Gosse adds that both Pascal and Browne looked upon the generations of humanity as a single man, whose conduct was fixed by a set of stationary injunctions, above and beyond all criticism. In the early nineteenth century Religio Medici was "re-discovered" by the English Romantics. The son of a mercer, he was educated at Winchester and Oxford, and trained for the practise of medicine. OUP Oxford.
What do the Scriptures say, and what don't they say? Science and religion[ edit ] Throughout Religio Medici Browne uses scientific imagery to illustrate religious truths as part of his discussion on the relationship of science to religion, a topic which has lost none of its contemporary relevance. It makes us confused—and our confusion is the whole point of the sentence. Monro 58 Golden Cockerel Press edition : title-page The Religio Medici has maintained its popularity and was reprinted many times throughout the nineteenth and twentieth centuries.
The book strongly influenced the prominent physician William Osler in his early years.
The one is stationary, the other on the march. Who Was Who describes his hobby as 'books' - something of an understatement considering Monro's bibliographical zeal in collecting nearly all the known editions of the Religio Medici, plus Browne's other works and related items such as the letter bearing Browne's autograph, as shown here. Examination of Browne's actual skull which was displayed in a casket in the museum of the Norfolk and Norwich hospital until eventually being reinterred in revealed it to have a low and sloping frontal region rather than the lofty and upright head as depicted in the portraits; however, according to Sir Arthur Keith of the Royal College of Surgeons, except for this anomaly which could be explained by the period's penchant for painting in the style of Van Dyck regardless of bone structure , the features are recognizable and the Oxford portrait is likely to be Browne. It was first translated into Latin by John Merryweather of Magdalene College, Cambridge in an edition that was originally printed in Leiden in Samuel Pepys in his diaries complained that the Religio was cried up to the whole world for its wit and learning. He married happily and was survived by four of his twelve children.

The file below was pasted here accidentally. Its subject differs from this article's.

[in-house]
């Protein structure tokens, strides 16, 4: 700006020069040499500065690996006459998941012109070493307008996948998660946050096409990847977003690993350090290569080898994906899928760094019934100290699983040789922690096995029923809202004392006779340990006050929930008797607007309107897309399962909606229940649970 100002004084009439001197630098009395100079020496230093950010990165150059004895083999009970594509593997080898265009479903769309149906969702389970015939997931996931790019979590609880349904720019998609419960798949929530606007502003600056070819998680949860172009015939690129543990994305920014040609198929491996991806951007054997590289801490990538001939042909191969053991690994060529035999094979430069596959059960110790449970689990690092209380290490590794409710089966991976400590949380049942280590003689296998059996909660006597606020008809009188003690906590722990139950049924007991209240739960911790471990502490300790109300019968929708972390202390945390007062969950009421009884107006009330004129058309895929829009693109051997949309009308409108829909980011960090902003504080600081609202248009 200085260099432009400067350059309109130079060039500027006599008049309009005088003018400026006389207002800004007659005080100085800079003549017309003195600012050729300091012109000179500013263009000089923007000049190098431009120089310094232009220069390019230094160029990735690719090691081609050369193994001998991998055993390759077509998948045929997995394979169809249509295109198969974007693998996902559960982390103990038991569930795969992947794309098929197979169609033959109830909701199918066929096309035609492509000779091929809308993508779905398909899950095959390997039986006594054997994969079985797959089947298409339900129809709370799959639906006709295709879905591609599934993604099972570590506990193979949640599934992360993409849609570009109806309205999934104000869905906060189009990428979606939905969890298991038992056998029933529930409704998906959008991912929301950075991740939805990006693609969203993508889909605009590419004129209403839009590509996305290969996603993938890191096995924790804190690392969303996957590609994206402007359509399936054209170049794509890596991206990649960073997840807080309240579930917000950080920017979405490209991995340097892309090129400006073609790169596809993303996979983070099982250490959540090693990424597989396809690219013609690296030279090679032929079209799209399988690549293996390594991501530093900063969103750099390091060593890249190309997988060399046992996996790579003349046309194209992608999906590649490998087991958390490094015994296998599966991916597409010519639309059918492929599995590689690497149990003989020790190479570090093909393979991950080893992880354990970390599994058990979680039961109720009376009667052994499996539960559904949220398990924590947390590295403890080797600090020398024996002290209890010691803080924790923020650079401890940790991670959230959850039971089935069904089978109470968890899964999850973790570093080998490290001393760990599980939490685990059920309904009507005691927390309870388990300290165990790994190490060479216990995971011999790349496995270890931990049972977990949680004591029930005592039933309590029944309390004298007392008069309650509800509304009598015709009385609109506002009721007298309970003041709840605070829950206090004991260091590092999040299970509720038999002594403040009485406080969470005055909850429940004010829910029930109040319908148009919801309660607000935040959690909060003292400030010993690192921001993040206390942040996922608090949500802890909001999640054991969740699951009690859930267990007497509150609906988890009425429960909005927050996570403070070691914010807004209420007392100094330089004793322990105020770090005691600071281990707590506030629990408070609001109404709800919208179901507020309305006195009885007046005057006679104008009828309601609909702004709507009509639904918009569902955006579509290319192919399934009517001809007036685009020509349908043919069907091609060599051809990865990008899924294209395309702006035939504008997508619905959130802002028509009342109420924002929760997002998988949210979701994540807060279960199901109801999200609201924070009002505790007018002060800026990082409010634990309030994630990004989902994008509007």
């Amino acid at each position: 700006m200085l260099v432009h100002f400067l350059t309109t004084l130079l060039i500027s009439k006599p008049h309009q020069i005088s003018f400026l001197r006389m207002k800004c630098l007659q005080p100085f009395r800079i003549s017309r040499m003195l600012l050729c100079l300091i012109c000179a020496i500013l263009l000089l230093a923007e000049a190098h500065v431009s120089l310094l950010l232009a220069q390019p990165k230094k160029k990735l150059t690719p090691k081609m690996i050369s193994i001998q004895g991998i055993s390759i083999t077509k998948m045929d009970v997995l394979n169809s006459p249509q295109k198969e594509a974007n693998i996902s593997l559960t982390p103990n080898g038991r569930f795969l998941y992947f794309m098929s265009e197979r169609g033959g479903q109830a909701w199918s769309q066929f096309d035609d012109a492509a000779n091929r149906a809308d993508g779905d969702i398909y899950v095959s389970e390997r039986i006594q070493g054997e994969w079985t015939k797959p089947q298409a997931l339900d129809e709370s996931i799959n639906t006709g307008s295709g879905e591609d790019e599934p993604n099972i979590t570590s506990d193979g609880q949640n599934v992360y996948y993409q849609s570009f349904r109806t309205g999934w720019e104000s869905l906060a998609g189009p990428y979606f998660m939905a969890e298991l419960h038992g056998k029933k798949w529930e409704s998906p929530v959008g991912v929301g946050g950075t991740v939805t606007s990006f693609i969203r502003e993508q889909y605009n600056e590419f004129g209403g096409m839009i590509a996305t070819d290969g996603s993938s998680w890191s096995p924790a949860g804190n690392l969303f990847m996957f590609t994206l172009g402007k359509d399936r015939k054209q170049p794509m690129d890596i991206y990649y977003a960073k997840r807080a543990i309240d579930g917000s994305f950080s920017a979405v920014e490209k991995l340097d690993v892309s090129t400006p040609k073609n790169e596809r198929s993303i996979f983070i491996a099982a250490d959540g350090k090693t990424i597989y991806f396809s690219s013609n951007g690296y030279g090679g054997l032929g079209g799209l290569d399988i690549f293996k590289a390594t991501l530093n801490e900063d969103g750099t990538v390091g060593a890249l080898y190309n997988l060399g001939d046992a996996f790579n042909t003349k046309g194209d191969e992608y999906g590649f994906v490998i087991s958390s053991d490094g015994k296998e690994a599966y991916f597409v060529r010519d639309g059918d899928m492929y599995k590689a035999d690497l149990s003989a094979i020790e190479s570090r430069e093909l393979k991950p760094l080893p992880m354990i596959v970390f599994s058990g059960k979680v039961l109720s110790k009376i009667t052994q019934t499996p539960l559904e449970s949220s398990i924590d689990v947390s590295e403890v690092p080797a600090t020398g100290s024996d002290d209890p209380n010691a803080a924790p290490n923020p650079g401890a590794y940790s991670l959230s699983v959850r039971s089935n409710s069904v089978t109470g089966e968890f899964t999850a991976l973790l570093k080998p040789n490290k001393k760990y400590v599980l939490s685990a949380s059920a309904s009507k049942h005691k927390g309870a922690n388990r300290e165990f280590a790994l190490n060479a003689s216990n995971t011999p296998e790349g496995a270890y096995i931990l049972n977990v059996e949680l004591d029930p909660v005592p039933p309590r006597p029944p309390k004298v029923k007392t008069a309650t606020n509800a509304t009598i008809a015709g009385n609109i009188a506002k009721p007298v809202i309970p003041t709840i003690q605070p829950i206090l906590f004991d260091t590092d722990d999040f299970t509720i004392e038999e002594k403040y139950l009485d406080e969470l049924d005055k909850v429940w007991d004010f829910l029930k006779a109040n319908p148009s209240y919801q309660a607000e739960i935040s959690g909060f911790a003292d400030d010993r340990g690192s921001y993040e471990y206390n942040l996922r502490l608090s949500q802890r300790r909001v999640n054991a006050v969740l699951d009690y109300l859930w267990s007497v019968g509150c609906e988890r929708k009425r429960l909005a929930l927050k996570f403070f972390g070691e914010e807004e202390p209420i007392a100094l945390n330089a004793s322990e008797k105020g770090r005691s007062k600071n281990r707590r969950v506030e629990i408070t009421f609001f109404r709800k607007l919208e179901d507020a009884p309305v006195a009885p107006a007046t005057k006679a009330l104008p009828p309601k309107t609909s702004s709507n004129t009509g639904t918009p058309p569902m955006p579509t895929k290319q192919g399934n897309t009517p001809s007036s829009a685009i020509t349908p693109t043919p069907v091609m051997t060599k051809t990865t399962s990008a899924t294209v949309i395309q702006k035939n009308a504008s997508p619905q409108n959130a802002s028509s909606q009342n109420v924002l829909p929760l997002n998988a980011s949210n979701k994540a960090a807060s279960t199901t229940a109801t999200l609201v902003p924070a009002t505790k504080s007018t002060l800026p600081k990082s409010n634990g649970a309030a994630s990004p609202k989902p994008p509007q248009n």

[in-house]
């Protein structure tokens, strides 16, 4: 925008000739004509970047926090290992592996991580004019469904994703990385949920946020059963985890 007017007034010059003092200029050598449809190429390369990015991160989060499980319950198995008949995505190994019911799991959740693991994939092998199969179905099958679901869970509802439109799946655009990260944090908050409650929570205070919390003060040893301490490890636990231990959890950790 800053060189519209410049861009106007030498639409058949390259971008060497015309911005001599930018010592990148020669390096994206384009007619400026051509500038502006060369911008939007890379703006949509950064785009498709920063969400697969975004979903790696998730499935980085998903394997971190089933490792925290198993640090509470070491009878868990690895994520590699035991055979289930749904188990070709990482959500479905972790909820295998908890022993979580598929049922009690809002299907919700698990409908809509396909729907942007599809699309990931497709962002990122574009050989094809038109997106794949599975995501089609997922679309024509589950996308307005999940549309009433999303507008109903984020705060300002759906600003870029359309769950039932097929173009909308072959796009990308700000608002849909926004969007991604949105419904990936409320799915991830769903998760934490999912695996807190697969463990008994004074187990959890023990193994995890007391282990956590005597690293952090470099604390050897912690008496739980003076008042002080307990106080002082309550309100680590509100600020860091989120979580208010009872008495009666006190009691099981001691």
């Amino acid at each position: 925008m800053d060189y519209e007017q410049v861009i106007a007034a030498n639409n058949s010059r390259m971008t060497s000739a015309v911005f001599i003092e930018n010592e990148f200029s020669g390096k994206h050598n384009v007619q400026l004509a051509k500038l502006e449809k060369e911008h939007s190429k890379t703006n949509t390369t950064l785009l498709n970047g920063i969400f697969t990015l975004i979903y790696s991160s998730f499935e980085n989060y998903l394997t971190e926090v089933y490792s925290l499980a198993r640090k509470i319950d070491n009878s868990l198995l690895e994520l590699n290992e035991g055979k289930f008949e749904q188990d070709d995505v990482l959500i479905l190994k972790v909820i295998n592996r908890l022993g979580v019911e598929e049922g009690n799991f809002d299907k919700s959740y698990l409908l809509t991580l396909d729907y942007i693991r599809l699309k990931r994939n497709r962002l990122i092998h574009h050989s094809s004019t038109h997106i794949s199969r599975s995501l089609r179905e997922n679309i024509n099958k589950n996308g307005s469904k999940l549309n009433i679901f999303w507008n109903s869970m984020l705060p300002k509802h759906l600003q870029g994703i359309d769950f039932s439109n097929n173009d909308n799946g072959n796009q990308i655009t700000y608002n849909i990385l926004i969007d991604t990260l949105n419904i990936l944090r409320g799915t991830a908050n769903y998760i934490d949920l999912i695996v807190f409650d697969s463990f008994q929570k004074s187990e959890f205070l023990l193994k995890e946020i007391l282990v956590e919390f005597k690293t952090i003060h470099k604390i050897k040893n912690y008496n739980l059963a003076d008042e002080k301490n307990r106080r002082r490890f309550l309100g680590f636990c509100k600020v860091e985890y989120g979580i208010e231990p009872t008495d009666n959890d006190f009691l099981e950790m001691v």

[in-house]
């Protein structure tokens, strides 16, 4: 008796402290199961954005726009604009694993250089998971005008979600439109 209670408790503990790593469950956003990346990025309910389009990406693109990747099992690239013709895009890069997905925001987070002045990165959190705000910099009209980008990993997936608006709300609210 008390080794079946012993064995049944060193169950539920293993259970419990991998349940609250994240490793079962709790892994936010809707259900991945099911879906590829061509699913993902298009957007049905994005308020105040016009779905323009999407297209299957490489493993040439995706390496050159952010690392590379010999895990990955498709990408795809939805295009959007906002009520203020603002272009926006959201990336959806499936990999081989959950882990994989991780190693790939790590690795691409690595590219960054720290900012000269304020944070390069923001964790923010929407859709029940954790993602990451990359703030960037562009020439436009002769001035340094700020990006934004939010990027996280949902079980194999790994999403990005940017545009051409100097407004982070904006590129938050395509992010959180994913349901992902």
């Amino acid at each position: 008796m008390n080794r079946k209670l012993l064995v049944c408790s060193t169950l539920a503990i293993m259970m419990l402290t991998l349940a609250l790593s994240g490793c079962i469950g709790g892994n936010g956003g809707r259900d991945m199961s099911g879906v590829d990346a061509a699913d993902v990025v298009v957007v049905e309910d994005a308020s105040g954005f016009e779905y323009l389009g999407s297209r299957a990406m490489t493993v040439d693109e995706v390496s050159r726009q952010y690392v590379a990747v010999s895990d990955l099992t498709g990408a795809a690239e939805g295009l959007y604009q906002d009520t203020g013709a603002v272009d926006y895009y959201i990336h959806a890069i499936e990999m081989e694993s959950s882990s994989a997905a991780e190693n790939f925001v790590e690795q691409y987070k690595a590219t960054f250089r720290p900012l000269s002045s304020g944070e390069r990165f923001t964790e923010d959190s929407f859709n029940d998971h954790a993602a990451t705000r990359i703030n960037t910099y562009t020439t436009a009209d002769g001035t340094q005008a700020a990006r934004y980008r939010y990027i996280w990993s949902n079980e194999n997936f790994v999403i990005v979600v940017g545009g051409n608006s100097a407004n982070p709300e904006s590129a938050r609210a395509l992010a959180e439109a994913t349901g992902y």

Despite this assertion, it is likely that Browne was not entirely displeased at the earlier printing of his work, a supposition supported by the fact that he retained Crooke as the publisher of the authorized version. He quoted long passages from Religio Medici and tried to refute them. Of the particular editions mentioned in the text of this article: Monro 1 is a copy of the first pirated edition; Monro 2 is a copy of the second pirated edition; Monro 3 and 4 are copies of the first authorised edition of
Thomas de Quincey in his Confessions of an English Opium-Eater also praised it, stating:  I do not recollect more than one thing said adequately on the subject of music in all literature. Read More Age of Dryden Browne was a physician by profession and a divine or preacher by inclination.
What do the Scriptures say, and what don't they say?
The exercise of his wit won him much renown.
The fame of the work spread rapidly; as well as bringing the author immediate and lasting renown, it also spawned a host of imitators.
The Harmony of the Universe, and the argument from Design or Purpose i. Other commentators have noted its strong sense of the inwardness of sense, highlighting the obvious geniality and warmth of Browne's personality that still shines through: using words from the Religio Medici, his 'Conversation, it is like the Sun's, with all men, and with a friendly aspect to good and bad'.
A man of great learning who knew no less than six languages, Browne established a museum at his home and maintained a correspondence with many contemporary intellectuals on scientific and antiquarian subjects; he published several other books including Pseudodoxia Epidemica, an entertaining compilation of vast learning, Hydriotaphia, or Urn Burial, a discourse on burial customs, and The Garden of Cyrus, a fantastic account of horticulture.